Kuzma's theories for why scoring is down in the NBA originally appeared on NBC Sports Washington
WASHINGTON -- By now you have heard that offense is down across the NBA. Games are averaging 6.6 fewer points per game. The average field goal percentage has dropped from 46.6% to 44.7% and from three it has fallen from 36.7% to 34.2%.
Clippers star Paul George has pointed out the league's change from Spalding to Wilson as its official ball, a take many players seem to agree with. Wizards players gave their thoughts on adjusting to a new ball entering the season.
After Wednesday's shootaround, Kyle Kuzma gave his detailed thoughts on the matter and began by acknowledging the new ball. But he also offered a different theory that also deals with an adjustment the league made.
While plenty has been said about the NBA's new way of enforcing foul calls, all in an attempt to eliminate non-basketball moves, he sees that as having an underrated domino effect.
"I think from a shooting numbers standpoint, I definitely think the rules change with fouls [is part of it]. This is thinking from a nuanced standpoint, but obviously points are down because guys aren’t getting to the line. You aren’t seeing the big numbers," he said.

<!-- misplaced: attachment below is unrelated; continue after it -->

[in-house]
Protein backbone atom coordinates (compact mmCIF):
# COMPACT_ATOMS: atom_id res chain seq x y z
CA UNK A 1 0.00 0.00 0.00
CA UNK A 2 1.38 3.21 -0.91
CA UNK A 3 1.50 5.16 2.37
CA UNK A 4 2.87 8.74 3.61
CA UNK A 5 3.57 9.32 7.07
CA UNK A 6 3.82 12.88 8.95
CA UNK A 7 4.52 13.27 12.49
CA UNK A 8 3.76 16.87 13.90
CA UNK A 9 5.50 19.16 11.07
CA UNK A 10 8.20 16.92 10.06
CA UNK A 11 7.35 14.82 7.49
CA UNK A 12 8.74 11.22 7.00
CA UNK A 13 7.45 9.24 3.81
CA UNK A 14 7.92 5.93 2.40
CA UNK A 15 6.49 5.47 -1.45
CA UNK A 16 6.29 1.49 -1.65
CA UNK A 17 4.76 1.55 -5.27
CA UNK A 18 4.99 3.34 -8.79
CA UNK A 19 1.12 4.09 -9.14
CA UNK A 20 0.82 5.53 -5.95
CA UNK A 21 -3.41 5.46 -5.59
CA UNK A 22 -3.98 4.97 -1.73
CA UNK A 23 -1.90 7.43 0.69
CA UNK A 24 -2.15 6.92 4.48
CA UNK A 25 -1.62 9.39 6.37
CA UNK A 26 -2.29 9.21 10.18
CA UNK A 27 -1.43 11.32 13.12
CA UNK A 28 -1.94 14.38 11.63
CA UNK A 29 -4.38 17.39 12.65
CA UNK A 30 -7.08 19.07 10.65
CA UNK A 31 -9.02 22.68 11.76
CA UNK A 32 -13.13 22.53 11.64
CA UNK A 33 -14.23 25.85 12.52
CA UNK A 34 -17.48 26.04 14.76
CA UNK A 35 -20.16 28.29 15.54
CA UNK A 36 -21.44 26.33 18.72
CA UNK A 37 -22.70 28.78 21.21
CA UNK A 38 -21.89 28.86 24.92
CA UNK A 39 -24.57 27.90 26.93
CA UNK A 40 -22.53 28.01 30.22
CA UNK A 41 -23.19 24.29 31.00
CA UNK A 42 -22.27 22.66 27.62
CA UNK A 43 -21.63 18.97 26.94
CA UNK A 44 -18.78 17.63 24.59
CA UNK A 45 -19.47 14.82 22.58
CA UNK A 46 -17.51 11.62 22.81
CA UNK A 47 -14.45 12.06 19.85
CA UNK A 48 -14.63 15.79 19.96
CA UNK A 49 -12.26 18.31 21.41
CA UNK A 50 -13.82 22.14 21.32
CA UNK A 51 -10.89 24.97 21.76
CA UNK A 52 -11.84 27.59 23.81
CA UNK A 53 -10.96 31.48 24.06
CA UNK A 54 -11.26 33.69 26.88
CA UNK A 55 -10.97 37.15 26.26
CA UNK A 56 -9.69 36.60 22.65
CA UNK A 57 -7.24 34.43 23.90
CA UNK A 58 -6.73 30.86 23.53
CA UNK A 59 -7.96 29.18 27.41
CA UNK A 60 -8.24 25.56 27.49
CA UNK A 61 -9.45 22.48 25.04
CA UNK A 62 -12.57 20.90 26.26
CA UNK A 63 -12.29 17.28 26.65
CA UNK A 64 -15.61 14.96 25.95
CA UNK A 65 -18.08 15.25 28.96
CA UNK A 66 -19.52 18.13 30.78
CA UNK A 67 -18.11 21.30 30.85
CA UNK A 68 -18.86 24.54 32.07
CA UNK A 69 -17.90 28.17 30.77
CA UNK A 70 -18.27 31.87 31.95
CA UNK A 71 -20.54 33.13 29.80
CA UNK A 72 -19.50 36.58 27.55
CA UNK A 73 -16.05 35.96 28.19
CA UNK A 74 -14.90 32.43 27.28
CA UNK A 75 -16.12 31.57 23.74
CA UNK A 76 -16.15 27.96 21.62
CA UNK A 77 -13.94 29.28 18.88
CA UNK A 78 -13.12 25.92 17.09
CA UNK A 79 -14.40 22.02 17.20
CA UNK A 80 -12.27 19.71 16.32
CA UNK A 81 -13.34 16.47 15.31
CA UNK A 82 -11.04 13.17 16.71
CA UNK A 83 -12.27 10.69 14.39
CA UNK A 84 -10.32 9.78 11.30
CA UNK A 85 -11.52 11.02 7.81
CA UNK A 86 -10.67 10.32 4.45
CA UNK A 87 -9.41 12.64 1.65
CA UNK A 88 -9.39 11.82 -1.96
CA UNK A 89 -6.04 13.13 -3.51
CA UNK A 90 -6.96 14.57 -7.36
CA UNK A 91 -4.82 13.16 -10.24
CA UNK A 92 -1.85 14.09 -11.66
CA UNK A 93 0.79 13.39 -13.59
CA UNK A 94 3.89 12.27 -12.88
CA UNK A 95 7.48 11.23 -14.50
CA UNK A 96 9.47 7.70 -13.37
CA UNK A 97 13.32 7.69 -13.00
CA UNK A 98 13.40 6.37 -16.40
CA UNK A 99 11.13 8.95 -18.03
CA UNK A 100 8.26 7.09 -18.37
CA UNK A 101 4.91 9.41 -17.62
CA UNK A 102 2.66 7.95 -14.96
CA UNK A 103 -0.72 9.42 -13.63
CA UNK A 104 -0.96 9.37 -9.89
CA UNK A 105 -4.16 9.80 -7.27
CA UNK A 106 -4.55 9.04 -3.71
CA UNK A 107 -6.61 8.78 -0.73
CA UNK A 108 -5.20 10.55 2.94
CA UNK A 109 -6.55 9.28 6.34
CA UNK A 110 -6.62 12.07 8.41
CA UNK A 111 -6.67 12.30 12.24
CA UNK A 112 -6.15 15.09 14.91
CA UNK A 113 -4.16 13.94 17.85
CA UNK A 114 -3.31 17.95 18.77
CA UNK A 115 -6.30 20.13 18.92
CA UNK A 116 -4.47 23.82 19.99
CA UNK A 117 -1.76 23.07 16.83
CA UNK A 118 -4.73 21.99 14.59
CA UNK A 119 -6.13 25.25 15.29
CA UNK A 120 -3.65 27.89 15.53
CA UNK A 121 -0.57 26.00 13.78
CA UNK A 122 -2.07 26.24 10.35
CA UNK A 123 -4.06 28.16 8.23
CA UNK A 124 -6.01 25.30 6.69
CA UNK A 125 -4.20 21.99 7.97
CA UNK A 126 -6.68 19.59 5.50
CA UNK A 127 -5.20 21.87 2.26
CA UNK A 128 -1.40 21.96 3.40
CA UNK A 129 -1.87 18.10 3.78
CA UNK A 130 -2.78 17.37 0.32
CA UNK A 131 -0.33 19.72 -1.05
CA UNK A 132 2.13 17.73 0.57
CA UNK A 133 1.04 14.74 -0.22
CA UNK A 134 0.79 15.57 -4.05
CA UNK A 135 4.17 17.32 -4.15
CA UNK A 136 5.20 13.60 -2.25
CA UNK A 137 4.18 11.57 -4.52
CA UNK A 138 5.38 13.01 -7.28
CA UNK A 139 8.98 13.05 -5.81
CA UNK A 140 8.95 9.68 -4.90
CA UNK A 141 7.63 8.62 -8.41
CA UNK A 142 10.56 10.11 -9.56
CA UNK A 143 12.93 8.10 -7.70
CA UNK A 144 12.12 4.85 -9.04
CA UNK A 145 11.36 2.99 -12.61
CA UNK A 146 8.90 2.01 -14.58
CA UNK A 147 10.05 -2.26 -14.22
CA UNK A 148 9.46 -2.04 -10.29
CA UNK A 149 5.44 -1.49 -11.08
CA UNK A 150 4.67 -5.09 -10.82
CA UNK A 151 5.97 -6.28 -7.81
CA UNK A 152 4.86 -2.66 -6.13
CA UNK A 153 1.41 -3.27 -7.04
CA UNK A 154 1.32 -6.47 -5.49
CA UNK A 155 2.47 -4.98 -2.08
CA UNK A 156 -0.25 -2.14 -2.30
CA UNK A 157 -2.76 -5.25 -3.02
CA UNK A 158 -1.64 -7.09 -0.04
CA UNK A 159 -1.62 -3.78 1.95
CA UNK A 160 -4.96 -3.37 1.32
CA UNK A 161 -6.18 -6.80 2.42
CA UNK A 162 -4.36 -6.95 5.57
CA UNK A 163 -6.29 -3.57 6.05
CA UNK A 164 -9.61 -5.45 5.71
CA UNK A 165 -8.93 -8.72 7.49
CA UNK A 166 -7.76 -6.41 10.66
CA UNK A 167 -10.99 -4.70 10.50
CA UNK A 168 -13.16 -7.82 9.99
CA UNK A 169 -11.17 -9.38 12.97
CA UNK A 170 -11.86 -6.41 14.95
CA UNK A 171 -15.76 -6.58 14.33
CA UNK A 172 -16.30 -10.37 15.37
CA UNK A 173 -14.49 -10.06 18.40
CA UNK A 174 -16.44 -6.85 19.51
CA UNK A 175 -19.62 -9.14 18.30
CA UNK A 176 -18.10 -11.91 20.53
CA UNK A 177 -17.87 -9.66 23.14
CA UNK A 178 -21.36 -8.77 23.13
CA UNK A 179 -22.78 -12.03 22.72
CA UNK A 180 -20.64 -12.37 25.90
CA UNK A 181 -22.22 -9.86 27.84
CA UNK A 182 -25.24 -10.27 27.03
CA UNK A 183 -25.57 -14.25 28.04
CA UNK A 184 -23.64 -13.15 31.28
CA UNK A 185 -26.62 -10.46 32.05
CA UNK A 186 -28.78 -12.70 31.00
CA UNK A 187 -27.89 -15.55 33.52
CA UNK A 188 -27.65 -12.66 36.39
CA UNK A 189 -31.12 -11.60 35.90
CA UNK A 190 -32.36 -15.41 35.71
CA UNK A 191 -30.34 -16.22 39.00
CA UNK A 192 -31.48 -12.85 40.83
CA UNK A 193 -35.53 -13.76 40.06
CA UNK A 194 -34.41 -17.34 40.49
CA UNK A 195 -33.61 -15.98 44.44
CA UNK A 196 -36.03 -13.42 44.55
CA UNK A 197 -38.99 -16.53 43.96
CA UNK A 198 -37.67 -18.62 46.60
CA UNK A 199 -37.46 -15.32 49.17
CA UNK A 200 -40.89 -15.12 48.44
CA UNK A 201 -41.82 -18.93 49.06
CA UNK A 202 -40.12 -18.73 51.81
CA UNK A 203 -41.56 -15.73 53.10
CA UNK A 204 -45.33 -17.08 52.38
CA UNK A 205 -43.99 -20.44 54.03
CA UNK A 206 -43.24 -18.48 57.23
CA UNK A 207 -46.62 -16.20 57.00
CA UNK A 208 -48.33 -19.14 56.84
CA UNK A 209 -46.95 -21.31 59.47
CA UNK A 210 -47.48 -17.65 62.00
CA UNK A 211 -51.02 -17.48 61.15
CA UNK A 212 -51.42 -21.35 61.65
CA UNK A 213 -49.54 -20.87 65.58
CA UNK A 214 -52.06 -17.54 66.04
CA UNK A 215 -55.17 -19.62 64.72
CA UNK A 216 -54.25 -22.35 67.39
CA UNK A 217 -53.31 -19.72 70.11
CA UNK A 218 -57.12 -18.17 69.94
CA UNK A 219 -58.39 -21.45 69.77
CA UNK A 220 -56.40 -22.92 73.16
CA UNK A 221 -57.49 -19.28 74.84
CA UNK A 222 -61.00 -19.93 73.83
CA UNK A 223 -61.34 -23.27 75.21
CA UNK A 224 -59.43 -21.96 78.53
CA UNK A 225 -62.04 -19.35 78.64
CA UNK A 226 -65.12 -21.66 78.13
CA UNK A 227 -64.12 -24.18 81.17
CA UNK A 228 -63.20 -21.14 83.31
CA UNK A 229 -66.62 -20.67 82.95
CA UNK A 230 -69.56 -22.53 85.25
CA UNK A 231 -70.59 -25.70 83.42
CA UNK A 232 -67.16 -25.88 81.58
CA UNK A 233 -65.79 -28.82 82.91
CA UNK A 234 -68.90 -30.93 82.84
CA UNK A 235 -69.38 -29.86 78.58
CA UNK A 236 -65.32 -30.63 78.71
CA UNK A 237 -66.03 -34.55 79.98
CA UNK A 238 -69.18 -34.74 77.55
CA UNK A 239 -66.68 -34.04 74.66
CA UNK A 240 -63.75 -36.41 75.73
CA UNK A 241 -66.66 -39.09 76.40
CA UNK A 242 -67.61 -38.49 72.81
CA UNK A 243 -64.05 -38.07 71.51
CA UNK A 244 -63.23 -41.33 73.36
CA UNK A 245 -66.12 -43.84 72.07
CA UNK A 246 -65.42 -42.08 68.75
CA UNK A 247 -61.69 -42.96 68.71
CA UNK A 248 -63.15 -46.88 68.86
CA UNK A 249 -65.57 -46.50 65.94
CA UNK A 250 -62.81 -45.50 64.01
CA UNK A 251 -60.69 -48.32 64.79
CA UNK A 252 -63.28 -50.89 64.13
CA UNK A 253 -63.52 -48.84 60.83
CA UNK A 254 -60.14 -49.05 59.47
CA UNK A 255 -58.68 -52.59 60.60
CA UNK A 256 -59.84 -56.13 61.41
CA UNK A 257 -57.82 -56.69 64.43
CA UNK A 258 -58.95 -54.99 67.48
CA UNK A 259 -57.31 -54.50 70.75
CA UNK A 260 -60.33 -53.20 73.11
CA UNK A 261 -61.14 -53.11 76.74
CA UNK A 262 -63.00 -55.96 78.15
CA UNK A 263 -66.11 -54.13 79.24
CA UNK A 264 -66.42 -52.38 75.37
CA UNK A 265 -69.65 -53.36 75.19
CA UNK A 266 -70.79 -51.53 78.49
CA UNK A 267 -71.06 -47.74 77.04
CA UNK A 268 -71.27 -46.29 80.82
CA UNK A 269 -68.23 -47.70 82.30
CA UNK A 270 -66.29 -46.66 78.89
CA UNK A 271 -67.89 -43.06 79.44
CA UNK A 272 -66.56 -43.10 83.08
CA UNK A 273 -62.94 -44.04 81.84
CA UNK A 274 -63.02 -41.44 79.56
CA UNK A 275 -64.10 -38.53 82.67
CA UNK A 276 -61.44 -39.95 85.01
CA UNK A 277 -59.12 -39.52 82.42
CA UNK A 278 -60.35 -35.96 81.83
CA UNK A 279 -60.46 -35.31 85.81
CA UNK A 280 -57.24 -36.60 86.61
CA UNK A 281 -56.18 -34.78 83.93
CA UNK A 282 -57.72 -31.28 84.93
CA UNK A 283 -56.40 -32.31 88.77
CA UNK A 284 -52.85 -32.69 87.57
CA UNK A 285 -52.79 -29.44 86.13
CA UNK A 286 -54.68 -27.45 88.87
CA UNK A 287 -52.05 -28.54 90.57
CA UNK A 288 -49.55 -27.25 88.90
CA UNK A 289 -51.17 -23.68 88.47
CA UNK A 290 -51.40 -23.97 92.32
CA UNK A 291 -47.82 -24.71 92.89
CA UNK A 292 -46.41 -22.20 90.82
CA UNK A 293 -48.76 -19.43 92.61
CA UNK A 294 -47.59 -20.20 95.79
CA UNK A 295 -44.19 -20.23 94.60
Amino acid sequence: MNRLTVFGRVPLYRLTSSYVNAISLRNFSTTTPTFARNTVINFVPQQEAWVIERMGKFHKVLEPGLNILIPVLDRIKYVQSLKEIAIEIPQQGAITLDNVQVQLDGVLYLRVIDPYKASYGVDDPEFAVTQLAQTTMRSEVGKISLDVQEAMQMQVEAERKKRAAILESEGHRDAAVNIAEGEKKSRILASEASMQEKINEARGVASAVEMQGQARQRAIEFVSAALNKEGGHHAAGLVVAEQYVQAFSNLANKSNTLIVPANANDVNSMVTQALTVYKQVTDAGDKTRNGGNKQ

"A lot of times great players, they want to get to the free-throw line for a rhythm, for touch. Guys aren’t getting there and that’s not really allowing them to get that rhythm, to see the ball go through the rim. I think it’s a bunch of things maybe, but that could probably be the biggest thing I can see."
The NBA is averaging fewer free throws per game this season than ever before in its 75-year history as a league. Each team on average shoots 20 per game. Though that is only 1.8 fewer free throws per game per team, compare that to just two years ago when it was 23.1 on average. That means per game there are 6.2 fewer free throws between two opponents than there were in the 2019-20 season.
Perhaps it is a combination of the two, but Kuzma seems to have offered a theory that isn't getting as much attention as the Wilson basketball.